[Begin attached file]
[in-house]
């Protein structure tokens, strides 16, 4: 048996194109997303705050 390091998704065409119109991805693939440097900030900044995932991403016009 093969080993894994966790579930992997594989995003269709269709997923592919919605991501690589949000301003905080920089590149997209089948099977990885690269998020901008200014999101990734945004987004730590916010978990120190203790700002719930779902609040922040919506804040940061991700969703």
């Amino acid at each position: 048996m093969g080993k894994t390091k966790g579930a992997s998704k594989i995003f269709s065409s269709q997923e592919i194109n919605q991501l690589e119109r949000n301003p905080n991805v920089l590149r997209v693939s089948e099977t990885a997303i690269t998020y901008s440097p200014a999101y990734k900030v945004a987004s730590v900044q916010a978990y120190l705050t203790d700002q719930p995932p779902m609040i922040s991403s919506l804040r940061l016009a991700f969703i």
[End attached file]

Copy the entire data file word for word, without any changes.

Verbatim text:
[in-house]
């Protein structure tokens, strides 16, 4: 048996194109997303705050 390091998704065409119109991805693939440097900030900044995932991403016009 093969080993894994966790579930992997594989995003269709269709997923592919919605991501690589949000301003905080920089590149997209089948099977990885690269998020901008200014999101990734945004987004730590916010978990120190203790700002719930779902609040922040919506804040940061991700969703």
């Amino acid at each position: 048996m093969g080993k894994t390091k966790g579930a992997s998704k594989i995003f269709s065409s269709q997923e592919i194109n919605q991501l690589e119109r949000n301003p905080n991805v920089l590149r997209v693939s089948e099977t990885a997303i690269t998020y901008s440097p200014a999101y990734k900030v945004a987004s730590v900044q916010a978990y120190l705050t203790d700002q719930p995932p779902m609040i922040s991403s919506l804040r940061l016009a991700f969703i």